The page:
By Ruturaj Patil, Global Product Manager – Phytogenics, EW Nutrition
Global trade in agricultural products has a direct impact on the added value in regional broiler production. Due to fluctuating meat and feed prices, a tight profit margin can melt away quickly. Changes such as the use of cheaper raw materials, implemented to deal with reduced margins, may negatively affect flock health, creating a vicious cycle: If the flock also experiences increased disease pressure, the financially critical situation worsens.
What can the right phytogenic feed additive deliver for broiler producers?
It is essential to improve broiler gut health, as only healthy birds will perform and allow producers to be profitable. Producers can maintain flock performance through preventive management measures, a consistent hygiene concept, and the use of high-quality feed. For unproblematic flocks, the same measures also positively affect profit, generating a healthy return on investment (ROI).
What affects your return on investment?
In broiler production, the cost of feed is highest, with a share of 60 – 70 % of the total production costs. The proportion tends to be higher in markets that rely on importing feed raw materials (Tandoğan and Çiçek, 2016).
Let us take an example: With a compound feed price of 300 € / t as the basis, an increase of 10 € / t results in a profit reduction of 0.016 € / kg live weight. On the other hand, an improvement in feed conversion from 1.60 to 1.55 results in a financial advantage of 0.015 € / kg live weight. The best possible feed efficiency is always desirable to keep production costs low.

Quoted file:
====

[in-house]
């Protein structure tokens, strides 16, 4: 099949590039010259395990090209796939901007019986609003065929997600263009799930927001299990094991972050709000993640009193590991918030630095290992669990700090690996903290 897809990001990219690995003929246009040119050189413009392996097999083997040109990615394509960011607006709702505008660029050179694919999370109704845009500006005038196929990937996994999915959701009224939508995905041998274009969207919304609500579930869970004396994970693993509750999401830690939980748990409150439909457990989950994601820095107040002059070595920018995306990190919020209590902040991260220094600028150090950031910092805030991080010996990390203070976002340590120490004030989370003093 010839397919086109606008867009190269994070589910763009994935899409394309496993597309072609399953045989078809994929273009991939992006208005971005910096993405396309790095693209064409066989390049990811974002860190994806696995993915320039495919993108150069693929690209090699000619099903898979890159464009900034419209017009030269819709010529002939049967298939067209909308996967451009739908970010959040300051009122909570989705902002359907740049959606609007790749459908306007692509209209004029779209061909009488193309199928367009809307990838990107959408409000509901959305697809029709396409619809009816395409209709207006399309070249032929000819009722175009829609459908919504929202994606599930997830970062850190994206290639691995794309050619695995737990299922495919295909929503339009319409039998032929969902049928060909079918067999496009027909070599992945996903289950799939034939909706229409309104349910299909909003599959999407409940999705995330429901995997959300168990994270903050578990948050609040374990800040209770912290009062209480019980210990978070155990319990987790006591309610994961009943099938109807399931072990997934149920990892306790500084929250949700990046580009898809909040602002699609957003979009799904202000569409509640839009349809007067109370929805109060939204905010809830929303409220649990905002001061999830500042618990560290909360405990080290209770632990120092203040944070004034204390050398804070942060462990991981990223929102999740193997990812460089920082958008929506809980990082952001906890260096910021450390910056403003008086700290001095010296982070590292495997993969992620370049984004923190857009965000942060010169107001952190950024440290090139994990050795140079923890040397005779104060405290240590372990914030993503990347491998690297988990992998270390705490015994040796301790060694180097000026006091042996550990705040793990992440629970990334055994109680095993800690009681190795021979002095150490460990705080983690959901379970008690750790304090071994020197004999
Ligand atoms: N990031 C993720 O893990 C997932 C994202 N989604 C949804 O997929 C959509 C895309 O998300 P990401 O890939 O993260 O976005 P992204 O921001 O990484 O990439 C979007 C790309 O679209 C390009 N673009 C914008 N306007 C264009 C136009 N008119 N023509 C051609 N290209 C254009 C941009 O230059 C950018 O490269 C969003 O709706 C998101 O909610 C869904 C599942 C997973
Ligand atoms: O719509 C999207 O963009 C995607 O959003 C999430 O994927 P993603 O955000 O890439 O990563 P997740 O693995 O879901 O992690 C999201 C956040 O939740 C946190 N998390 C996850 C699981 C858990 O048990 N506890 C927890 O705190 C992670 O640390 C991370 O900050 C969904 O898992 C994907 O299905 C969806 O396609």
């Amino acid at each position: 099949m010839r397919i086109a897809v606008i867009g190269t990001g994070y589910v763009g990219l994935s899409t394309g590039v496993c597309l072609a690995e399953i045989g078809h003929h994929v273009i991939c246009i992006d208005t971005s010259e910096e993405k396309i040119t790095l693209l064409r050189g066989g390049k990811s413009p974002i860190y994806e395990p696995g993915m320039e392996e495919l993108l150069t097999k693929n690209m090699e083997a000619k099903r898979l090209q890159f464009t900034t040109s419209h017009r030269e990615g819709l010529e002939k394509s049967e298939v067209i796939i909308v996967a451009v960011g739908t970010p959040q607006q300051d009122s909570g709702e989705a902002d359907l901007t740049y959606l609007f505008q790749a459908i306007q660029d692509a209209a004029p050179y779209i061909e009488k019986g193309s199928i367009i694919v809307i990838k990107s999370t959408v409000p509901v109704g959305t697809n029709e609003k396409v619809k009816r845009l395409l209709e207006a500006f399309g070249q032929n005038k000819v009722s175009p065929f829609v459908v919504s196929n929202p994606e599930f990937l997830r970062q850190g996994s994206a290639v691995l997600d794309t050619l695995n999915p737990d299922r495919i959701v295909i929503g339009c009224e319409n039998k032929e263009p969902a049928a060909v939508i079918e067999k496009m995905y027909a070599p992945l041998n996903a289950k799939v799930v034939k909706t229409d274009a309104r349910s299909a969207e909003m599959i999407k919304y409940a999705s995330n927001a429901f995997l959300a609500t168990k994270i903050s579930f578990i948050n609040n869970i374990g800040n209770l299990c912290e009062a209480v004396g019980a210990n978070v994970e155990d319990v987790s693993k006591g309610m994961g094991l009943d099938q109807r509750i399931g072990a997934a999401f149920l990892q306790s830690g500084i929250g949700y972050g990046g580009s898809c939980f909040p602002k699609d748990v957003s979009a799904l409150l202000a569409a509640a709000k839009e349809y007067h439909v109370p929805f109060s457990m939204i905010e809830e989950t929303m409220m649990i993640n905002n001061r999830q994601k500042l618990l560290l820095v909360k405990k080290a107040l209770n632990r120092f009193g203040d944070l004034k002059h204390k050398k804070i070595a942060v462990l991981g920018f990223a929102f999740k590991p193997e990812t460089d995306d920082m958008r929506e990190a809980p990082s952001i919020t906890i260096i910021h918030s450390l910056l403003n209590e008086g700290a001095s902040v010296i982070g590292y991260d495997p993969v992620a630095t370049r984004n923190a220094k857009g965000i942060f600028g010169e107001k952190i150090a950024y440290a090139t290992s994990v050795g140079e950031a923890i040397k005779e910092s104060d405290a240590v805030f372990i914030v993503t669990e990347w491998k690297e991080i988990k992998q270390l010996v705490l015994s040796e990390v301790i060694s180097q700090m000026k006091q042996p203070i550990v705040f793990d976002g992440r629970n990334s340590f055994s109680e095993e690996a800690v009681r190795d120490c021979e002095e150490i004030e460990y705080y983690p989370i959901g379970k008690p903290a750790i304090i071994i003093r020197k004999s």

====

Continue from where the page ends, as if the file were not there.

Another risk factor for high-yield broiler production lives in the poultry intestines: the most significant “invisible” losses result from subclinical necrotic enteritis (Clostridium perfringens). This disease worsens the feed conversion on average by 11 % (Skinner et al., 2010). In the previous example, this would reduce feed efficiency from 1.60 to 1.78 points and reduce the contribution margin by 0.054 € / kg live weight. In addition, a live weight reduction of up to 12 % can be observed (Skinner et al., 2010). It is, therefore, critical to stabilizing gut health to reduce the risk of subclinical necrotic enteritis.
Practice prevention for a secure return on investment
The prophylactic use of antibiotics in compound feed was a well-known reality for decades. With the EU-wide ban on the use of antibiotic growth promoters, the occurrence of multi-resistant bacteria, and a globally increased demand for antibiotic-free chickens, producers now have had to cut down on antibiotic use.